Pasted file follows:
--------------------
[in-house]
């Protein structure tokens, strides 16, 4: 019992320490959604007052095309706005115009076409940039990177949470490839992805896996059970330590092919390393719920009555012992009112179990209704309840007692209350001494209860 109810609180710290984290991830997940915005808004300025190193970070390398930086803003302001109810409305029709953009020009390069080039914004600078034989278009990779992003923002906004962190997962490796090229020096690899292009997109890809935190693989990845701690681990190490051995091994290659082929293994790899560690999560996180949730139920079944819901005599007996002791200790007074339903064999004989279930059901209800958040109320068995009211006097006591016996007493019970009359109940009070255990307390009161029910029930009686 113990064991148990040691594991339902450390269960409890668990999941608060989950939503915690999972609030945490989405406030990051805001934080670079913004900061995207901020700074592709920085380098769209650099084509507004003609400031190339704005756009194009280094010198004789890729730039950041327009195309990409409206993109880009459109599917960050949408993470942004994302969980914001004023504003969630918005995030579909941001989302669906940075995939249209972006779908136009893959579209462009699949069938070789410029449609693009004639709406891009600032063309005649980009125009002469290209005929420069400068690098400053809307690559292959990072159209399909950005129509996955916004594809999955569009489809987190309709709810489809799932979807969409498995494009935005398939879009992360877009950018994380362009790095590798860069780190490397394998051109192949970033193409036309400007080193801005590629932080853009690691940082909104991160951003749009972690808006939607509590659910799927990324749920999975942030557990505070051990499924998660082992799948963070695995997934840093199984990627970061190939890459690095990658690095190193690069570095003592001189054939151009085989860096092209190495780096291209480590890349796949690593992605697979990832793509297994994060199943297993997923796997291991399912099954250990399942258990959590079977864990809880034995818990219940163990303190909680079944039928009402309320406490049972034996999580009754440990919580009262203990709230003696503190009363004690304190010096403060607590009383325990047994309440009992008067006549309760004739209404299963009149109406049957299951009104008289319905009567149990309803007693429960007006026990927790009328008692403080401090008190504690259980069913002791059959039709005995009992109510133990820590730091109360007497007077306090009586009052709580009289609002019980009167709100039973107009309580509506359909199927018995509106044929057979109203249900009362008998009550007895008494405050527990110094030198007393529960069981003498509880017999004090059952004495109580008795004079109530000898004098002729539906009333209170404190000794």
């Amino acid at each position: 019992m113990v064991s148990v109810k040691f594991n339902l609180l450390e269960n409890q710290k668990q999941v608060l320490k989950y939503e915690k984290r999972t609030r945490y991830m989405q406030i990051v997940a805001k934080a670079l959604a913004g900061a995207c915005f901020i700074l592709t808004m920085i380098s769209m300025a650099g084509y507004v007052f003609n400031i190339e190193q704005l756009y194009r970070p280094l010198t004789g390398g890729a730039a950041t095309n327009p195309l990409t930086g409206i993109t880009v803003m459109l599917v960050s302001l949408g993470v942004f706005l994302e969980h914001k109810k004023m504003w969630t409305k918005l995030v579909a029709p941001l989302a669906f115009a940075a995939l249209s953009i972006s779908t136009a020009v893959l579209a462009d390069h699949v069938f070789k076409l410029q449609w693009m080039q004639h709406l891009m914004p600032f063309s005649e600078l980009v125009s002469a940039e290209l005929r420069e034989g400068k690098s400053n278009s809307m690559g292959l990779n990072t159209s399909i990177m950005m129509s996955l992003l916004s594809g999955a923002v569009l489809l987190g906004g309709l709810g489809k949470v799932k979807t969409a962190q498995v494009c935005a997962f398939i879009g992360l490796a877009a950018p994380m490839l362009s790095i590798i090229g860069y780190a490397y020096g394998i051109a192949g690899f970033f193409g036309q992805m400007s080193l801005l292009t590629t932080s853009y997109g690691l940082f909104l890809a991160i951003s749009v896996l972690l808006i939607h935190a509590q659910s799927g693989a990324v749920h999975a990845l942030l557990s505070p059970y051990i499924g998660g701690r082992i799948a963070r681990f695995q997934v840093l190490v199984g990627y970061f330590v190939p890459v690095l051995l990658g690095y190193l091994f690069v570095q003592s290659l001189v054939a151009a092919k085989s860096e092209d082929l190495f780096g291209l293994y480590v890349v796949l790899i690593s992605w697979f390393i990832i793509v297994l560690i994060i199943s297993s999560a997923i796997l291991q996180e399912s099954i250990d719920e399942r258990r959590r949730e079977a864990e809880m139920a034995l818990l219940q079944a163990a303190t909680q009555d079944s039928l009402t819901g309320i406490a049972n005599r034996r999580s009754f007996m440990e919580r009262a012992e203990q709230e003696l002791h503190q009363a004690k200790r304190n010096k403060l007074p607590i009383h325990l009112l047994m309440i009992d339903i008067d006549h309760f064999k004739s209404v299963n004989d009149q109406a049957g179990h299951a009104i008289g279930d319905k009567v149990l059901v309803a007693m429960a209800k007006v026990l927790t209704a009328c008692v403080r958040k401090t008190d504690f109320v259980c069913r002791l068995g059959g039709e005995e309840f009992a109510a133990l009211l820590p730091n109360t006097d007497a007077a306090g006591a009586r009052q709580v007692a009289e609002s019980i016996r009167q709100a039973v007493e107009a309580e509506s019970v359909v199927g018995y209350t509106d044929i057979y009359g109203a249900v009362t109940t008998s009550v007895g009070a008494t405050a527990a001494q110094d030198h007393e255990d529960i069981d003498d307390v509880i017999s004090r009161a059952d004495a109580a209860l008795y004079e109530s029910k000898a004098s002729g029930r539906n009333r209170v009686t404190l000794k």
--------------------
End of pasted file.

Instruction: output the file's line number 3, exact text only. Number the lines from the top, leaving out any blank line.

């Amino acid at each position: 019992m113990v064991s148990v109810k040691f594991n339902l609180l450390e269960n409890q710290k668990q999941v608060l320490k989950y939503e915690k984290r999972t609030r945490y991830m989405q406030i990051v997940a805001k934080a670079l959604a913004g900061a995207c915005f901020i700074l592709t808004m920085i380098s769209m300025a650099g084509y507004v007052f003609n400031i190339e190193q704005l756009y194009r970070p280094l010198t004789g390398g890729a730039a950041t095309n327009p195309l990409t930086g409206i993109t880009v803003m459109l599917v960050s302001l949408g993470v942004f706005l994302e969980h914001k109810k004023m504003w969630t409305k918005l995030v579909a029709p941001l989302a669906f115009a940075a995939l249209s953009i972006s779908t136009a020009v893959l579209a462009d390069h699949v069938f070789k076409l410029q449609w693009m080039q004639h709406l891009m914004p600032f063309s005649e600078l980009v125009s002469a940039e290209l005929r420069e034989g400068k690098s400053n278009s809307m690559g292959l990779n990072t159209s399909i990177m950005m129509s996955l992003l916004s594809g999955a923002v569009l489809l987190g906004g309709l709810g489809k949470v799932k979807t969409a962190q498995v494009c935005a997962f398939i879009g992360l490796a877009a950018p994380m490839l362009s790095i590798i090229g860069y780190a490397y020096g394998i051109a192949g690899f970033f193409g036309q992805m400007s080193l801005l292009t590629t932080s853009y997109g690691l940082f909104l890809a991160i951003s749009v896996l972690l808006i939607h935190a509590q659910s799927g693989a990324v749920h999975a990845l942030l557990s505070p059970y051990i499924g998660g701690r082992i799948a963070r681990f695995q997934v840093l190490v199984g990627y970061f330590v190939p890459v690095l051995l990658g690095y190193l091994f690069v570095q003592s290659l001189v054939a151009a092919k085989s860096e092209d082929l190495f780096g291209l293994y480590v890349v796949l790899i690593s992605w697979f390393i990832i793509v297994l560690i994060i199943s297993s999560a997923i796997l291991q996180e399912s099954i250990d719920e399942r258990r959590r949730e079977a864990e809880m139920a034995l818990l219940q079944a163990a303190t909680q009555d079944s039928l009402t819901g309320i406490a049972n005599r034996r999580s009754f007996m440990e919580r009262a012992e203990q709230e003696l002791h503190q009363a004690k200790r304190n010096k403060l007074p607590i009383h325990l009112l047994m309440i009992d339903i008067d006549h309760f064999k004739s209404v299963n004989d009149q109406a049957g179990h299951a009104i008289g279930d319905k009567v149990l059901v309803a007693m429960a209800k007006v026990l927790t209704a009328c008692v403080r958040k401090t008190d504690f109320v259980c069913r002791l068995g059959g039709e005995e309840f009992a109510a133990l009211l820590p730091n109360t006097d007497a007077a306090g006591a009586r009052q709580v007692a009289e609002s019980i016996r009167q709100a039973v007493e107009a309580e509506s019970v359909v199927g018995y209350t509106d044929i057979y009359g109203a249900v009362t109940t008998s009550v007895g009070a008494t405050a527990a001494q110094d030198h007393e255990d529960i069981d003498d307390v509880i017999s004090r009161a059952d004495a109580a209860l008795y004079e109530s029910k000898a004098s002729g029930r539906n009333r209170v009686t404190l000794k």